Coding For Change
The best hackathons for tackling social issues — from hunger relief to bike safety, homelessness, and musical preservation.
WORDS BY Kassie Brabaw
Random Hacks of Kindness
Abbreviated RHoK, this group defines itself as a “community of developers, geeks, and tech-savvy do-gooders around the world.” RHoK holds hackathons in more than 30 countries and focuses on solving problems in 15 categories including agriculture, education, gender equality, and transportation.
Code for America
This operation calls itself a “nonprofit that helps residents and governments harness technology to solve community problems.” In addition to hosting hackathons aimed at facilitating problem-solving between city governments and citizens — finding solutions for problems including literacy, employment, and natural-disaster preparedness — this group holds weekly Hack Nights in Miami, Philadelphia, Chicago, Oakland, and San Francisco.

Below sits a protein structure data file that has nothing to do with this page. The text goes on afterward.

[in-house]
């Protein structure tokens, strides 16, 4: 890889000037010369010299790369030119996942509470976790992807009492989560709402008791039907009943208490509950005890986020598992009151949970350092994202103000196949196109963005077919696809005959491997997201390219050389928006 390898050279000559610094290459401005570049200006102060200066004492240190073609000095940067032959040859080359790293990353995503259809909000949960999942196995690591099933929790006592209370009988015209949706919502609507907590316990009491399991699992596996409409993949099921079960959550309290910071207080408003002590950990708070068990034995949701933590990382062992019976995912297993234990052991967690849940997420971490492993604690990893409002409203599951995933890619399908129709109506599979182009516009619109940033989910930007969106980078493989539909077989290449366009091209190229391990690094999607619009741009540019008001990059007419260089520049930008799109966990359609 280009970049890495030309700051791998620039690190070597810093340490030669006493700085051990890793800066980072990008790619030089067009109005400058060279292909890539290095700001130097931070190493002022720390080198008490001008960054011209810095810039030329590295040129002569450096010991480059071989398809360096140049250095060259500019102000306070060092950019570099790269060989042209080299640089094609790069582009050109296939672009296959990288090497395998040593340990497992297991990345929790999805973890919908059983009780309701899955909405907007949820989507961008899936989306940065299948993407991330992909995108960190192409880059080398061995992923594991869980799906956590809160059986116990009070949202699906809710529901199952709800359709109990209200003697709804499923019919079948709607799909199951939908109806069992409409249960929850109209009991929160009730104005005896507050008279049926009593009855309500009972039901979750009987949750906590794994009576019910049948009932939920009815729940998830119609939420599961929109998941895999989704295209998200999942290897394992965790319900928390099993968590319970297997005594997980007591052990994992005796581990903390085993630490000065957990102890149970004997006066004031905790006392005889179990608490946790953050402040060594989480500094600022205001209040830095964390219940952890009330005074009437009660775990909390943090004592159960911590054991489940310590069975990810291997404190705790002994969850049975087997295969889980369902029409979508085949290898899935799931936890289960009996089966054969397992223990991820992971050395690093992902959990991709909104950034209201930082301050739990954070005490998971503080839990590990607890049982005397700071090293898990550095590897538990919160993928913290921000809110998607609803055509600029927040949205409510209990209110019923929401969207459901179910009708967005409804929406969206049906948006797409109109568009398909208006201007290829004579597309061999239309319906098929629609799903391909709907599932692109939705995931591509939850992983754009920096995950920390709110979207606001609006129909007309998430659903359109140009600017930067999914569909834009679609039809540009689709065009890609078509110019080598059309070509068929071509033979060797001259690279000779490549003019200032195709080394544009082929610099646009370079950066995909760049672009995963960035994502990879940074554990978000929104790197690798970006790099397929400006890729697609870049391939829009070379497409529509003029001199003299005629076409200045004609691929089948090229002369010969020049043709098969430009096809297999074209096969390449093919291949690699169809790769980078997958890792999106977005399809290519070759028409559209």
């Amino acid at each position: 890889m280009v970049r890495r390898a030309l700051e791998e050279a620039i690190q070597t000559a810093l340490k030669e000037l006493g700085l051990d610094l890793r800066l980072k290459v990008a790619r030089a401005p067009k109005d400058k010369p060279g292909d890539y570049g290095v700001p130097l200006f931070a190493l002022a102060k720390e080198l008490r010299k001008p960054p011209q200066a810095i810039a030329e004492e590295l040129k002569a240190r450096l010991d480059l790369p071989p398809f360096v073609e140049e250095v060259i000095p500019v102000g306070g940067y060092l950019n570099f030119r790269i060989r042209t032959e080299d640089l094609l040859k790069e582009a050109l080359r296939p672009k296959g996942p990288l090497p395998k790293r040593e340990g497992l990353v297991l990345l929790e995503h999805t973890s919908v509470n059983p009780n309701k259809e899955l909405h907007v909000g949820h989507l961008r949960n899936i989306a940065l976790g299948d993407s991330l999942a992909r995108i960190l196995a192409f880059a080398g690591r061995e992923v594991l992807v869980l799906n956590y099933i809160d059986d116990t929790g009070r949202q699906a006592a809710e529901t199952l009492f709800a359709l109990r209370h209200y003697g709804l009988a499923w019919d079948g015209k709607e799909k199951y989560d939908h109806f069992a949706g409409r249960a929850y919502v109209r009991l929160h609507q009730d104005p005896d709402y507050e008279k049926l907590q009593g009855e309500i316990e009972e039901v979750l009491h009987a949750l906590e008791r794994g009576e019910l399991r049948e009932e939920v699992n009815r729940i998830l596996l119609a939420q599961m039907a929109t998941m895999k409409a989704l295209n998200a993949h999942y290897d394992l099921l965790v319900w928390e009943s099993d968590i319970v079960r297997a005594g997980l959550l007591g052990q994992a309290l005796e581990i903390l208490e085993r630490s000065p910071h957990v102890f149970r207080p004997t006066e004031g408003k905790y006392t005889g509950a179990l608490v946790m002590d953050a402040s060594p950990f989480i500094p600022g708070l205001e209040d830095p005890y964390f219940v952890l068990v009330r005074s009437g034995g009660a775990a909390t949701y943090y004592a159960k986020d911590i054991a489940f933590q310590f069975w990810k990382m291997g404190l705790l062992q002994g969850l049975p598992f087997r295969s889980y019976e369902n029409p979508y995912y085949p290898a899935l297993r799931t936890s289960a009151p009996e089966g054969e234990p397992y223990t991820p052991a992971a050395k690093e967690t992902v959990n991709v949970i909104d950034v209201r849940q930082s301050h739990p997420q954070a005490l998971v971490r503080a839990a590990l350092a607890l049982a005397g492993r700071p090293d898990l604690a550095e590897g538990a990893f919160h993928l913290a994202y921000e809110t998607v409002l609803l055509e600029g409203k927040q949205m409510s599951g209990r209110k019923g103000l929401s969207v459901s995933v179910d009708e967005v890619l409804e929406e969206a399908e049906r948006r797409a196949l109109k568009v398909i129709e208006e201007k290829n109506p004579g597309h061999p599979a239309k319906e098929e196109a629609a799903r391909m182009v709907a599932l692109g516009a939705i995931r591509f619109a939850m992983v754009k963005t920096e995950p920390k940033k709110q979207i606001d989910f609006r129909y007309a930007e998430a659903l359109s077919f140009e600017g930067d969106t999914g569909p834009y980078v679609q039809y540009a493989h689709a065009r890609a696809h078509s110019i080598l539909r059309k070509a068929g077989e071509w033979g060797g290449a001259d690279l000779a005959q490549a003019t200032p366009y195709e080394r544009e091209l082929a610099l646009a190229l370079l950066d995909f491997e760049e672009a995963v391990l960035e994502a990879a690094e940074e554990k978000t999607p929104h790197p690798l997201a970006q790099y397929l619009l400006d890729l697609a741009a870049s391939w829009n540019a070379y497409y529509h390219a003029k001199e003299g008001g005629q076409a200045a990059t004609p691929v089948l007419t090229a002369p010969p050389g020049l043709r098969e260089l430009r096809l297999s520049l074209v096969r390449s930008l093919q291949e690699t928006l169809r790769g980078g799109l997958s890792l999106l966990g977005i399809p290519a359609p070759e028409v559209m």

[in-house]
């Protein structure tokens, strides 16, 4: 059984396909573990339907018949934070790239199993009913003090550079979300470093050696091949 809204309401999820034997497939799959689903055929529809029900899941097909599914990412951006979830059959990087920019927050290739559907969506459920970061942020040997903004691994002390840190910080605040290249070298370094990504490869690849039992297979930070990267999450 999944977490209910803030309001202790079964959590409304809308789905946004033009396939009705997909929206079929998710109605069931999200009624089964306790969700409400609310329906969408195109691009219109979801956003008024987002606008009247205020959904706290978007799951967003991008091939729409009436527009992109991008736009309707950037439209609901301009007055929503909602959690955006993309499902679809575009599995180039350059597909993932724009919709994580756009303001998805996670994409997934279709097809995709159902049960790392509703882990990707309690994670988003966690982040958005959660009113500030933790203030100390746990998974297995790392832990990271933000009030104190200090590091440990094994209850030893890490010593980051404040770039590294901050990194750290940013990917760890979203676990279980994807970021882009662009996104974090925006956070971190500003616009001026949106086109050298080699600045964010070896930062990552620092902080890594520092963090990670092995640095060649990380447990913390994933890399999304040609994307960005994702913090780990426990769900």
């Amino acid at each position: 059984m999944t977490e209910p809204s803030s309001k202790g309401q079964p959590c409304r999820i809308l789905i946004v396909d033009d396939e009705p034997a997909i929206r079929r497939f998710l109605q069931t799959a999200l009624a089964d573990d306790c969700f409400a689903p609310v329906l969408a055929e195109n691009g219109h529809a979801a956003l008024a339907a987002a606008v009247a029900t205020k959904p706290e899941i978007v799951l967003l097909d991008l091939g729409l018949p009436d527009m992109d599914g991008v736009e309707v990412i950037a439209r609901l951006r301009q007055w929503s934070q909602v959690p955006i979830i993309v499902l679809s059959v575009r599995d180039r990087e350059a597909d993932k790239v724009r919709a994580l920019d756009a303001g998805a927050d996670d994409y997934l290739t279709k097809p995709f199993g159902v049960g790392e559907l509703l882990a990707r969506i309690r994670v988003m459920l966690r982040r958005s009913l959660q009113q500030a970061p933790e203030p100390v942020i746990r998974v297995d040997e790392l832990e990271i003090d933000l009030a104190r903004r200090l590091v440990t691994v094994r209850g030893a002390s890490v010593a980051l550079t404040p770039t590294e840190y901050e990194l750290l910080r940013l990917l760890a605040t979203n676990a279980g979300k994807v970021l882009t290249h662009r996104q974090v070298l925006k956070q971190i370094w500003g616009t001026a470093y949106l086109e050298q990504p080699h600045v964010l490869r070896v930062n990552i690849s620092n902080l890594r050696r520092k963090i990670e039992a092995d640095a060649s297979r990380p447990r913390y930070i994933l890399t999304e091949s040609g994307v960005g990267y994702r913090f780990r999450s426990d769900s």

National Day of Civic Hacking
National Day of Civic Hacking is an annual event that takes place across the United States. In 2014, it included 123 events in 103 cities. According to the event’s Facebook page, National Day of Civic Hacking’s goal is to “drive meaningful, technology-based solutions for federal, state and local government.” The group challenges its participants to solve problems in 38 areas including hunger relief, accessibility, bicycle and pedestrian safety, and LGBT youth homelessness.
Hackathon for Social Good
Unlike typical hackathons, which give hackers 24 to 48 hours to build their hacks, these events, which occur worldwide to build software for nonprofit organizations, ask participants to build their projects in only eight hours. This year’s events in Portland, Ore., and Austin, Texas, benefited nonprofits for music preservation, digital privacy, employment for impoverished women, and patient care improvement.
Featured image courtesy of Dmitry Baranovskiy.
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